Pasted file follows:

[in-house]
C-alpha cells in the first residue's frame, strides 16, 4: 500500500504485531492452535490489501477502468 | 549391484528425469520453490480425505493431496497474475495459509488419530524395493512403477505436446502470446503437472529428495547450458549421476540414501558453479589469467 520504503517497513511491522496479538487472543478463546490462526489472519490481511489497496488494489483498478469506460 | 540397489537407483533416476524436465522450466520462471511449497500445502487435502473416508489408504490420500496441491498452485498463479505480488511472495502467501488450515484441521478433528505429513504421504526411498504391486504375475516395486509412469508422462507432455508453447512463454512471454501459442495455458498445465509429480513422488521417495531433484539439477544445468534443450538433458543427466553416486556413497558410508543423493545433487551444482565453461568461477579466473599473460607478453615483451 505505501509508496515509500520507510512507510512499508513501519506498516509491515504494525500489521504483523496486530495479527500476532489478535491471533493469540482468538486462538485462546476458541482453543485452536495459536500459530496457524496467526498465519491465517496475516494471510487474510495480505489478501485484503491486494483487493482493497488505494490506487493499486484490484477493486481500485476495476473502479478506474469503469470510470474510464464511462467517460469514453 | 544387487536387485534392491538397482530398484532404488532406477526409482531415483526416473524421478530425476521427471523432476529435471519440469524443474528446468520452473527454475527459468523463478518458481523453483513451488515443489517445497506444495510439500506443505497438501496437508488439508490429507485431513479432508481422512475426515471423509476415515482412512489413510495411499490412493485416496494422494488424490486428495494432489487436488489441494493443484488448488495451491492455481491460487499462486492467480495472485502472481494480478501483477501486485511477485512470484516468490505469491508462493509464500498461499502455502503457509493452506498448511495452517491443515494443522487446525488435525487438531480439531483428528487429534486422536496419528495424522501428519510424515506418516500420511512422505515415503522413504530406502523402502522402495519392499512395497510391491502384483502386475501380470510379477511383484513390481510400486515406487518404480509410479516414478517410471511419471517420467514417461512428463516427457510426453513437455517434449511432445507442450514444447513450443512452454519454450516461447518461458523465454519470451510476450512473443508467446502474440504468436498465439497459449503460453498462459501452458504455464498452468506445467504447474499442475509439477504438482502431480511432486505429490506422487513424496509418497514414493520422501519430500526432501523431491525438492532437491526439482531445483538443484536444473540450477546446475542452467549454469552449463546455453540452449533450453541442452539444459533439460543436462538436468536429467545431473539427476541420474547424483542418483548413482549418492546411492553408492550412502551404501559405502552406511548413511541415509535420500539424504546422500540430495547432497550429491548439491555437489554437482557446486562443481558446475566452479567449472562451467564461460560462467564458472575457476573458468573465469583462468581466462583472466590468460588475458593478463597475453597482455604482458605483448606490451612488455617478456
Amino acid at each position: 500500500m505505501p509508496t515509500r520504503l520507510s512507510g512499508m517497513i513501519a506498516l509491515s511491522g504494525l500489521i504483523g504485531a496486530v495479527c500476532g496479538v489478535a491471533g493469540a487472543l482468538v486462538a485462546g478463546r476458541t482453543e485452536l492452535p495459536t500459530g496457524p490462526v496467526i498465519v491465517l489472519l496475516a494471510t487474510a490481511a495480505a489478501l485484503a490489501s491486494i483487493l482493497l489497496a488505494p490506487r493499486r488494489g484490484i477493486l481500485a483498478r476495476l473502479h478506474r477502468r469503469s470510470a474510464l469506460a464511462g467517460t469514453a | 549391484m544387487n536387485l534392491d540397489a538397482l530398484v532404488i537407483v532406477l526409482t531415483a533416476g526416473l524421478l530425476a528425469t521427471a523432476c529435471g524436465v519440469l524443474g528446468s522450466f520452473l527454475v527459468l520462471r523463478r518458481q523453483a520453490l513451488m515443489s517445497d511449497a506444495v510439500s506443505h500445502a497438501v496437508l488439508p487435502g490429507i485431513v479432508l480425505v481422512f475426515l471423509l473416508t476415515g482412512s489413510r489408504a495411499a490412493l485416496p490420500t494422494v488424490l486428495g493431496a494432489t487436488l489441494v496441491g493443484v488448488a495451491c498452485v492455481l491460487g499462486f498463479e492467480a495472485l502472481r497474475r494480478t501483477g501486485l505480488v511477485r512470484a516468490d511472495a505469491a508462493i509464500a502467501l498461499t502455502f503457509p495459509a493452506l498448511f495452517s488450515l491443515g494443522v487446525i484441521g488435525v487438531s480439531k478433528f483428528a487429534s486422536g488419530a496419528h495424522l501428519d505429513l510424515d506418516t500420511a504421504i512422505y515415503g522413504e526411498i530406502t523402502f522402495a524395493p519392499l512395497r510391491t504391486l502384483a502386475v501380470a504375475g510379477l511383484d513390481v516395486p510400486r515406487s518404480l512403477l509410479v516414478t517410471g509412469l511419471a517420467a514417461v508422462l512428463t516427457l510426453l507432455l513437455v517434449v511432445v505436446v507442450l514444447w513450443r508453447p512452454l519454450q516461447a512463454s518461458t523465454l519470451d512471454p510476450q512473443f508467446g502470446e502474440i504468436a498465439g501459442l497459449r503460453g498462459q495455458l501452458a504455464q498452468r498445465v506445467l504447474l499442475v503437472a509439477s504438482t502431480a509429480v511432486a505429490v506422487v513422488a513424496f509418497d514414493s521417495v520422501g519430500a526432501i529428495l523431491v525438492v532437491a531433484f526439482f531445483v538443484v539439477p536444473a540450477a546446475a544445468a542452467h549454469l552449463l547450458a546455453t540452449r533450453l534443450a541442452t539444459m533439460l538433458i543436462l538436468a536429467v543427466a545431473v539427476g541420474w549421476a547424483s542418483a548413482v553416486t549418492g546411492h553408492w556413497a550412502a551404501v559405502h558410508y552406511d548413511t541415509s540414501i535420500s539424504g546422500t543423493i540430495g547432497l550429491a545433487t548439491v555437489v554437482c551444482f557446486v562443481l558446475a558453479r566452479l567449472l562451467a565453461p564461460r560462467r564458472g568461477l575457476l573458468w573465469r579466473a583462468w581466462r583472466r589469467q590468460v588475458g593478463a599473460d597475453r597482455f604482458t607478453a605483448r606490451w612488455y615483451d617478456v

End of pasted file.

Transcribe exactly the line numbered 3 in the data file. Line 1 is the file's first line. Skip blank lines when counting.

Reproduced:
Amino acid at each position: 500500500m505505501p509508496t515509500r520504503l520507510s512507510g512499508m517497513i513501519a506498516l509491515s511491522g504494525l500489521i504483523g504485531a496486530v495479527c500476532g496479538v489478535a491471533g493469540a487472543l482468538v486462538a485462546g478463546r476458541t482453543e485452536l492452535p495459536t500459530g496457524p490462526v496467526i498465519v491465517l489472519l496475516a494471510t487474510a490481511a495480505a489478501l485484503a490489501s491486494i483487493l482493497l489497496a488505494p490506487r493499486r488494489g484490484i477493486l481500485a483498478r476495476l473502479h478506474r477502468r469503469s470510470a474510464l469506460a464511462g467517460t469514453a | 549391484m544387487n536387485l534392491d540397489a538397482l530398484v532404488i537407483v532406477l526409482t531415483a533416476g526416473l524421478l530425476a528425469t521427471a523432476c529435471g524436465v519440469l524443474g528446468s522450466f520452473l527454475v527459468l520462471r523463478r518458481q523453483a520453490l513451488m515443489s517445497d511449497a506444495v510439500s506443505h500445502a497438501v496437508l488439508p487435502g490429507i485431513v479432508l480425505v481422512f475426515l471423509l473416508t476415515g482412512s489413510r489408504a495411499a490412493l485416496p490420500t494422494v488424490l486428495g493431496a494432489t487436488l489441494v496441491g493443484v488448488a495451491c498452485v492455481l491460487g499462486f498463479e492467480a495472485l502472481r497474475r494480478t501483477g501486485l505480488v511477485r512470484a516468490d511472495a505469491a508462493i509464500a502467501l498461499t502455502f503457509p495459509a493452506l498448511f495452517s488450515l491443515g494443522v487446525i484441521g488435525v487438531s480439531k478433528f483428528a487429534s486422536g488419530a496419528h495424522l501428519d505429513l510424515d506418516t500420511a504421504i512422505y515415503g522413504e526411498i530406502t523402502f522402495a524395493p519392499l512395497r510391491t504391486l502384483a502386475v501380470a504375475g510379477l511383484d513390481v516395486p510400486r515406487s518404480l512403477l509410479v516414478t517410471g509412469l511419471a517420467a514417461v508422462l512428463t516427457l510426453l507432455l513437455v517434449v511432445v505436446v507442450l514444447w513450443r508453447p512452454l519454450q516461447a512463454s518461458t523465454l519470451d512471454p510476450q512473443f508467446g502470446e502474440i504468436a498465439g501459442l497459449r503460453g498462459q495455458l501452458a504455464q498452468r498445465v506445467l504447474l499442475v503437472a509439477s504438482t502431480a509429480v511432486a505429490v506422487v513422488a513424496f509418497d514414493s521417495v520422501g519430500a526432501i529428495l523431491v525438492v532437491a531433484f526439482f531445483v538443484v539439477p536444473a540450477a546446475a544445468a542452467h549454469l552449463l547450458a546455453t540452449r533450453l534443450a541442452t539444459m533439460l538433458i543436462l538436468a536429467v543427466a545431473v539427476g541420474w549421476a547424483s542418483a548413482v553416486t549418492g546411492h553408492w556413497a550412502a551404501v559405502h558410508y552406511d548413511t541415509s540414501i535420500s539424504g546422500t543423493i540430495g547432497l550429491a545433487t548439491v555437489v554437482c551444482f557446486v562443481l558446475a558453479r566452479l567449472l562451467a565453461p564461460r560462467r564458472g568461477l575457476l573458468w573465469r579466473a583462468w581466462r583472466r589469467q590468460v588475458g593478463a599473460d597475453r597482455f604482458t607478453a605483448r606490451w612488455y615483451d617478456v